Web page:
The Secret World's Darkness War pits players, Native Americans, and Vikings against Mayans
Jun 19, 2012
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Remember that story from history class where five guys with machine guns, a Norseman in a bearskin cloak wielding King Arthur's sword, and some Native Americans had to fight off an evil, Mayan dragon monster? Yeah, neither do I. But
The Secret World
's new five-player dungeon, The Darkness War, reveals that this totally epic event was deliberately stripped from your social studies curriculum by the global conspiracy to hide the supernatural. I got to see it first hand.
The action starts when a quest-giver of the Wabanaki tribe—Native Americans who have been defending the Blue Mountain near Kingsmouth, Maine for centuries—instructs our party of mixed company from all three secret societies (Templars, Dragon and Illuminati) to use a nearby sleeping bag. Don't worry, it gets more exciting.
Through a dream state, we witness events that took place 1,000 years ago right where we currently slumber. And what I see doesn't exactly line up with what the history books have told us.
We land in the middle of a huge battle between the Wabanaki and invading Mayans, who seem determined to release a supposed "serpent" caged within the Blue Mountain. Corpses litter the ground, and the sounds of battle echo around us. That's already pretty disorienting, and then the Vikings show up. It turns out that those Vikings that really did land in North America in the 11th Century weren't there for a picnic. In The Secret World, they were actually coming to the aid of the Wabanaki, brandishing the sword known to the English as Excalibur. The scenario is made even more awesome by knowing how many university professors in Western Civilization will be getting nosebleeds over it.
Mechanically, the fights in this five-player dungeon were pretty frantic and interesting, requiring more movement and quick decision-making than you see in most other MMOs outside of top-tier raid content. Combat wasn't quite as active as TERA (TSW requires targets for most of its attacks), and it ended up feeling more like Guild Wars 2's combat style. However, the seven abilities given to my character didn't provide the same breadth of utility I'm able to provide in the group content of Guild Wars 2 and other MMOs.
It seems pretty clear that even the game's mid-level instances like this will not be holding your hand. Our group of intrepid journalists were geared and specced for damage, while our GM guide filled a hybrid tank/healer role. I found the rhythm of my rotation after a couple of fights, but the lack of utility I mentioned kept my rotation pretty straightforward.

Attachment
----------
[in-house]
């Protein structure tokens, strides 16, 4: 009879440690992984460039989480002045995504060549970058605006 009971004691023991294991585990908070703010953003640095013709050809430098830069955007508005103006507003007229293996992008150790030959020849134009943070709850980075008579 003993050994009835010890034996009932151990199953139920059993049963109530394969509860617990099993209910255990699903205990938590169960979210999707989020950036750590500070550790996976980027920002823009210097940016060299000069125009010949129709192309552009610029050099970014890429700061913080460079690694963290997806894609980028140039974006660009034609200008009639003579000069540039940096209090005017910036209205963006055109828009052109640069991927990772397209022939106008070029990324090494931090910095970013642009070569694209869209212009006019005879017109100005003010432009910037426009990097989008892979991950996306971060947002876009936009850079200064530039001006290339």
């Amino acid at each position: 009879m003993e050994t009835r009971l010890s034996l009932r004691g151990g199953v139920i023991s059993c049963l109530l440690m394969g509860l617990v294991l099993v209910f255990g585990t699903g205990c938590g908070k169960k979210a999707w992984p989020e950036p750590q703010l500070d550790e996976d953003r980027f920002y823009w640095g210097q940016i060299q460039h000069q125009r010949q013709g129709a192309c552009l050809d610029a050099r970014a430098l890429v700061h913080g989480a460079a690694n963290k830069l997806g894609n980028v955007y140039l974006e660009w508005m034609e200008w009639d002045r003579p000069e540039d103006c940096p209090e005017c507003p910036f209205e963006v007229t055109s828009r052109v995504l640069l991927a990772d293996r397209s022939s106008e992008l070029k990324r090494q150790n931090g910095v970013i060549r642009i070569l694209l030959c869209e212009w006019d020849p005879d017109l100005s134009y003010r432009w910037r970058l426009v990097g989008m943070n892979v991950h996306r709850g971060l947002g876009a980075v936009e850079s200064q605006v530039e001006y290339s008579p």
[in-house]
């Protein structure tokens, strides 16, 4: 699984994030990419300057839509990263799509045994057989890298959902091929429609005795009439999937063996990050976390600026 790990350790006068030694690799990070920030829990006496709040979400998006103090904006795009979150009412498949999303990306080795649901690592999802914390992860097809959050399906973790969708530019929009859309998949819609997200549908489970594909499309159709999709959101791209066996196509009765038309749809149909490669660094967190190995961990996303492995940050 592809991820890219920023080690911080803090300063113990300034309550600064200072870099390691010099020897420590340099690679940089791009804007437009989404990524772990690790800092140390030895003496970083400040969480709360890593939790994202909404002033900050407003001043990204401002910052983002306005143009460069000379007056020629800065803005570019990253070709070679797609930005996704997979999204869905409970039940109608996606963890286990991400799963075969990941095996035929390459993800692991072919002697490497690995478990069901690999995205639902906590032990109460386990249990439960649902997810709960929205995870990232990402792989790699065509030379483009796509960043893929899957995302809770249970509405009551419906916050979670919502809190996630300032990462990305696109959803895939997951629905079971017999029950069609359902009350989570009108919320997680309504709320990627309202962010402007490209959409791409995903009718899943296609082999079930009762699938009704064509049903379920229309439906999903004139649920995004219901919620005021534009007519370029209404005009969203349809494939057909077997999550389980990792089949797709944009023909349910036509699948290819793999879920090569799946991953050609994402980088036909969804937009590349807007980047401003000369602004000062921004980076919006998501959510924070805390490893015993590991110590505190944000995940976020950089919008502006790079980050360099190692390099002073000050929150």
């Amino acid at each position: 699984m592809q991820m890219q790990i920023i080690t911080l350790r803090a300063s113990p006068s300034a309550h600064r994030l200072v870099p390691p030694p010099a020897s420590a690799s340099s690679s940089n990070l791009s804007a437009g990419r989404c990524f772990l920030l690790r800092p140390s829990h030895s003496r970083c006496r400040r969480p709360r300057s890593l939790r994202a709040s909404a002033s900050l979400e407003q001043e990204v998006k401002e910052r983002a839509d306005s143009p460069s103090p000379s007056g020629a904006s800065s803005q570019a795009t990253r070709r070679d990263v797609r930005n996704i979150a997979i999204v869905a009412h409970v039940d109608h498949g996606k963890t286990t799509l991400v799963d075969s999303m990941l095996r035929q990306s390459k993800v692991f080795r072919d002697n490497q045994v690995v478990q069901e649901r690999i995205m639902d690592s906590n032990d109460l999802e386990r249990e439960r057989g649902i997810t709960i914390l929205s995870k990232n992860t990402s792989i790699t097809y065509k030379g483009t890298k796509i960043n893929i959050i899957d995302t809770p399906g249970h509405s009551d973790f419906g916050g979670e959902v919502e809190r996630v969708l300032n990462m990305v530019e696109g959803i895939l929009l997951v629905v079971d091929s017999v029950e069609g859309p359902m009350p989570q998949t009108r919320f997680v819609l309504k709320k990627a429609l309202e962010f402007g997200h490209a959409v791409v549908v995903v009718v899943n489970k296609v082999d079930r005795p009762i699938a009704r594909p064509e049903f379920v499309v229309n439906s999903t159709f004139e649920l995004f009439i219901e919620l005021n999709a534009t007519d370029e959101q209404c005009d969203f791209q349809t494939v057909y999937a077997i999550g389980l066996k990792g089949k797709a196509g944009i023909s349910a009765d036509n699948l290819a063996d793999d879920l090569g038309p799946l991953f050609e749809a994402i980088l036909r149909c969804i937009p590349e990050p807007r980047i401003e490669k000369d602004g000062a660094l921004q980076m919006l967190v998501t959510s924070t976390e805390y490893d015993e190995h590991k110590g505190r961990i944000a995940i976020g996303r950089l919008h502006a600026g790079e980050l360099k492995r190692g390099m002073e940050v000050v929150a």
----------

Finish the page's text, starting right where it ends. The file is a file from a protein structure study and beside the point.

In one of the first fights in The Darkness War, we're required to stay close to a Mayan sorcerer boss, in the eye of a storm he's casting around the entire battlefield. But we can't stand still--we run in circles around him as we attack to avoid a spinning knockback that would put us in the most dangerous part of the storm.
After battling our way through Mayan zealots and warriors, we run into the unfriendly creature pictured above and his minions. We need to take them down before our Excalibur-wielding Viking comrade's health runs out, so he can seal the pathway that the Mayans opened. After a difficult struggle, we kill the beast. It drops loot, but the real reward at the end of the instance is a major clue toward unraveling the New England storyline that, by the time you reach The Darkness War, you've likely been puzzling at for many hours.
Draculess is More
I also got a quick tour of Transylvania, The Secret World's endgame questing zone. It revolves around an order of vampire hunters called the Draculescti, doing what vampire hunters are wont to do. Funcom was hesitant to go into specifics on their ties to the legendary Dracula himself, but hinted that perhaps he'll turn out to be one of the good guys. At least, so far as there are any "good guys" in a multi-way shadow war over things man is not meant to know.
The more I see of
The Secret World
, the more promising it looks. While the combat and a lot of the quests seem like
the same-old, same-old we've seen in MMOs before
, the large arcing stories that players get to unravel and be a part of are some of the most compelling I've come across in a long while. I look forward to peeling back the darkness further when the game is officially released on July 3.
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